Work (Jimmy Eat World song)
|Single by Jimmy Eat World|
|from the album Futures|
|Genre||Alternative rock, power pop, pop rock|
|Jimmy Eat World singles chronology|
"Work" received positive reviews from critics, and it appeared on the Billboard Alternative Songs chart and the UK Singles Chart. A music video was released for the song; it featured interviews with high school students. Since the song's release, Jimmy Eat World have included it in their live performances.
"Work" was written by Jimmy Eat World's frontman, Jim Adkins. According to Adkins, "'Work' is about doing something you know you shouldn't be doing ... It's about walking into an unhealthy situation, on purpose. Which could mean it's about an interoffice romance."
Liz Phair agreed to sing backing vocals on the song after the band played it for her. Adkins later said, "We're all fans of [Phair's album Exile in Guyville], so maybe a bit of a crush thing was happening. She definitely brings the sexiness. An unquantifiable sexiness, sure, but she definitely brings it. She was super cool to work with. 'Work' sounded like something she would sing, so we hunted her down through people we knew in Los Angeles. We showed her the song, she really liked it, so she came down and sang on it."
"Work" received praise from music critics. It has been called a "classic" and has also been described as "a song tailor-made for teenage runaway fantasies." Tim Sendra of Allmusic noted that the song "display[s] the sweetly melodic side of the band." However, The Trades' Tony Pascarella called it "a more emo-geared track that stays shrouded on the dark side of Jimmy Eat World." Carrie Pierce of The Battalion wrote: "The gem of [Futures] is 'Work,' a catchy song featuring backup vocals by Liz Phair. It's too bad that you can barely hear Phair over the guitar riffs. The lyrics make up for this flaw. Though not as deep and brooding as other tracks, 'Work' will replay in your head."
"Work" was the second single from the 2004 album Futures. In the U.S., it stayed on the Billboard Alternative Songs chart for 21 weeks, peaking at number six on March 19, 2005. The song made two appearances on the UK Singles Chart and peaked at number 49 on April 9, 2005.
In popular media
The music video for "Work" was filmed at Madison West High School in Madison, Wisconsin. It features interviews with some of the school's students, who talk about their futures and their lives after graduation. The students are shown during the school day and also after school, doing things such as skateboarding, smashing television sets, and going to parties. The video also features the band playing under a tree in a field.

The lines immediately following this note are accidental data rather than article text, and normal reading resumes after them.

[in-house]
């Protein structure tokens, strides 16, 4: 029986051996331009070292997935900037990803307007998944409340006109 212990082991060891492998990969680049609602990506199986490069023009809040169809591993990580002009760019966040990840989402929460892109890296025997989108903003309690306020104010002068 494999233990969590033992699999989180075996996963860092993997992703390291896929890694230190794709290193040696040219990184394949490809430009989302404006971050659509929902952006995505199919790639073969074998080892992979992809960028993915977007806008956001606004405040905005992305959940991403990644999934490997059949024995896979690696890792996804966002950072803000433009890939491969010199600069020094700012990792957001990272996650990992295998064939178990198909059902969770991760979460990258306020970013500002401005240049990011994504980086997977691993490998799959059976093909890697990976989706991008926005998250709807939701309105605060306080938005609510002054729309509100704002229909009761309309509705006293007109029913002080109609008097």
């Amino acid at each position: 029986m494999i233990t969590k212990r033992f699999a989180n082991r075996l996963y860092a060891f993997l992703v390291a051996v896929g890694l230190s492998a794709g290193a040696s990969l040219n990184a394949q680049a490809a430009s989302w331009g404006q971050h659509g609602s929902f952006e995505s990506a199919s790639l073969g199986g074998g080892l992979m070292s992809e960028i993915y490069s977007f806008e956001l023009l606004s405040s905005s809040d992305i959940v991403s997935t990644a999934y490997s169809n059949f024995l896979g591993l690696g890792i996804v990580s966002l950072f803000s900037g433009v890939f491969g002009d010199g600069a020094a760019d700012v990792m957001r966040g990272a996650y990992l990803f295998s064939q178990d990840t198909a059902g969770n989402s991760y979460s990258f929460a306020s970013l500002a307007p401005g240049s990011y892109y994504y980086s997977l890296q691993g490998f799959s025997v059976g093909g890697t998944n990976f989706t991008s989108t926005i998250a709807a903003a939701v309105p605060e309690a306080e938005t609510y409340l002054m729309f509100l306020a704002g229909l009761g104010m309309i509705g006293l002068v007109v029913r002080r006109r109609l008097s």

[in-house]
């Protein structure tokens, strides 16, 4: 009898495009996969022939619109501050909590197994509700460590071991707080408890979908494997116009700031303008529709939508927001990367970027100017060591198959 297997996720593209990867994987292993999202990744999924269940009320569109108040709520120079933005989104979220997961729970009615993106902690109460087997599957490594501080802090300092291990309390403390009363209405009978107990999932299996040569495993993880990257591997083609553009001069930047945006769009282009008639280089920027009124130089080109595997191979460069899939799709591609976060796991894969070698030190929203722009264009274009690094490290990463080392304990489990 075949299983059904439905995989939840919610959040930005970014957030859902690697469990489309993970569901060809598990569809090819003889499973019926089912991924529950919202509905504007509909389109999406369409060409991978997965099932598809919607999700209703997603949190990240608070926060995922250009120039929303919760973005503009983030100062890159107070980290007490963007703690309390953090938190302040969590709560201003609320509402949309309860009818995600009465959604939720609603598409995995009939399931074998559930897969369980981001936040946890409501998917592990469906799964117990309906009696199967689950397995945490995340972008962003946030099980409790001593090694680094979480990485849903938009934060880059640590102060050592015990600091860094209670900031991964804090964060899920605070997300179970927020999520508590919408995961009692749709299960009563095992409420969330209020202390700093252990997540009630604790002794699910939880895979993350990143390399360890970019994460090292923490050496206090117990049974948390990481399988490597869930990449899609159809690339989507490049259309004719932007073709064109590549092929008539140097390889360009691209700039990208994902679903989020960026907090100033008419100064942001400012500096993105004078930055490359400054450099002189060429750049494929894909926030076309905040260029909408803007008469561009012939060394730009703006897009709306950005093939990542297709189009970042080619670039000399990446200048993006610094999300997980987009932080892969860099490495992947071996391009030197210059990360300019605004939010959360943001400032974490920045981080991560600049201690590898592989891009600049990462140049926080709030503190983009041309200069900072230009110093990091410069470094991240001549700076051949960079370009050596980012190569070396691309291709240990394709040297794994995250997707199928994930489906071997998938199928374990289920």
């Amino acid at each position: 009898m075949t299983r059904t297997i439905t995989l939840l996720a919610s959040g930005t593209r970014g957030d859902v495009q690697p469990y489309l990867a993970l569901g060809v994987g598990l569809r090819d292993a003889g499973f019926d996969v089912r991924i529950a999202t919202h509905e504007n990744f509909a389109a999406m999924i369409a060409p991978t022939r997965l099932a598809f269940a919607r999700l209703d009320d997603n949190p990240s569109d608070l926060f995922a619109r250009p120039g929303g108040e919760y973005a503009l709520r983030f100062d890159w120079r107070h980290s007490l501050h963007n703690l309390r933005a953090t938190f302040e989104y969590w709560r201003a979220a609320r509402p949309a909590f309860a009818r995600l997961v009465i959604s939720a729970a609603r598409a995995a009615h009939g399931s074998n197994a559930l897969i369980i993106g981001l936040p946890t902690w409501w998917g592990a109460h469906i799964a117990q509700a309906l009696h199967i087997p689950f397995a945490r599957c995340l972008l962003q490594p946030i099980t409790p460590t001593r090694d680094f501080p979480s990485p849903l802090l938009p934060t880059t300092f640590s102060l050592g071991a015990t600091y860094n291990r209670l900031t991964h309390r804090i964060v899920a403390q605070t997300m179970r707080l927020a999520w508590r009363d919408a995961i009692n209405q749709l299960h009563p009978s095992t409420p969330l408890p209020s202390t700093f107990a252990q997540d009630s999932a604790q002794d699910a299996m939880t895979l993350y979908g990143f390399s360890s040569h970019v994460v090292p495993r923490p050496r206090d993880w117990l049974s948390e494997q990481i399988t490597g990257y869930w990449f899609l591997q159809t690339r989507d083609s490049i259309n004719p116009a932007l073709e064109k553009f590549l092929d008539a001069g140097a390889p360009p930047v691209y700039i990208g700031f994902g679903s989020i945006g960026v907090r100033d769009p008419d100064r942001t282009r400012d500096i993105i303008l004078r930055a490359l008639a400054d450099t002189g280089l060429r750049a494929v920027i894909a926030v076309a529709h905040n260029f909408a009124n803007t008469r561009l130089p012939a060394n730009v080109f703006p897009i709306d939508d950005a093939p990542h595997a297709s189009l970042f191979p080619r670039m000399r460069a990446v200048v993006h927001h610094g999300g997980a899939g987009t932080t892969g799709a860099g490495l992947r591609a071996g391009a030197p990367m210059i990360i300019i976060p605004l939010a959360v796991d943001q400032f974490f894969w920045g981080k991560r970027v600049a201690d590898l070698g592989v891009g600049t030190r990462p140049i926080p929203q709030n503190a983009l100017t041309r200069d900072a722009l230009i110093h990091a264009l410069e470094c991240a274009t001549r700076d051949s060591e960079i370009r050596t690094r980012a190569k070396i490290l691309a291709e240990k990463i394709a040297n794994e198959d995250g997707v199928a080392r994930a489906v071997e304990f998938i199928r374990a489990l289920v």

Jimmy Eat World have included "Work" in their live performances since 2004. In November 2004, they played an acoustic version of the song in Live 105's annual Studio Sessions concerts. Aidin Vaziri of the San Francisco Chronicle wrote that "the simple acoustic setting added to [the] song."
The band played "Work" while touring in 2005, as well. At the Dunkin' Donuts Center on April 16, 2005, Jim Adkins' voice "nearly went hoarse with what appeared to be righteous anger" while singing the song. During their May performance at the Sony E3 party in Los Angeles, Liz Phair appeared on-stage to sing backing vocals. On October 5, Jimmy Eat World opened for Green Day at the American West Arena, and The Arizona Republic's Larry Rodgers reported that: "The poppy, upbeat 'Work' then spotlighted the solid rhythm section of bassist Rick Burch and drummer Zach Lind, as well Adkins ability to lay on the sugary vocals when necessary."
- "Drugs Or Me" (Styrofoam remix)
- "Work" (acoustic)
- "Work" (video)
|U.S. Billboard Alternative Songs||6|
- Montgomery, James. "Jimmy Eat World 'Work' It Out With Liz Phair On New Single". mtv.com. November 15, 2004. Retrieved March 15, 2011.
- Campling, Katie. "Gig review: Jimmy Eat World". examiner.co.uk. March 3, 2008. Retrieved March 15, 2011.
- Vaziri, Aidin. "Don't say emo to Jimmy Eat World". articles.sfgate.com. November 3, 2004. Retrieved March 15, 2011.
- Sendra, Tim. "Futures - Jimmy Eat World". allmusic.com. Retrieved March 15, 2011.
- Pascarella, Tony. "Music Review: Jimmy Eat World, 'Futures'". the-trades.com. November 4, 2004. Retrieved March 15, 2011.
- Pierce, Carrie. "Jimmy Eat World". thebatt.com. November 24, 2004. Retrieved March 15, 2011.
- "Work - Jimmy Eat World". billboard.com. Retrieved March 15, 2011.
- "Chart Stats - Jimmy Eat World". chartstats.com. Retrieved March 15, 2011.
- Jeanty, Stephanie. "Album Review: Jimmy Eat World - 'Invention'". sbindependent.org. September 29, 2010. Retrieved March 15, 2011.
- Sanneh, Kelefa. "Are We Not Sensitive? We Are (Arena) Emo". nytimes.com. April 16, 2005. Retrieved March 15, 2011.
- "For The Record: Quick News On Ashlee Simpson, Britney Spears, Lindsay Lohan, Vince Neil, Gang Of Four & More". mtv.com. December 16, 2004. Retrieved March 15, 2011.
- Thomas, Rob. "SUMMER IN THE SPOTLIGHT MADISON-RAISED DIRECTOR MARC WEBB SAVORS THE SLOW-BUILDING SUCCESS OF HIS FEATURE FILM DEBUT, '(500) DAYS OF SUMMER'". host.madison.com. August 9, 2009. Retrieved March 15, 2011.
- Ranganathan, Deepa. "Jimmy Eat World: Feelings, nothing more than feelings". projo.com. April 17, 2005. Retrieved March 15, 2011.
- "Jimmy Eat World rocks the Sony E3 party". news.punchjump.com. May 22, 2005. Retrieved March 15, 2011.
- Rodgers, Larry. "Green Day, Jimmy Eat World rock packed America West Arena". azcentral.com. October 6, 2005. Retrieved March 15, 2011.
- "Bamboozle 2008: Snoop, Paramore, Coheed and Cambria, Panic at the Disco Rock a Jersey Parking Lot". rollingstone.com. May 5, 2008. Retrieved March 15, 2011.
- Strong, Martin Charles. The Essential Rock Discography (Canongate U.S., 2006), p. 570.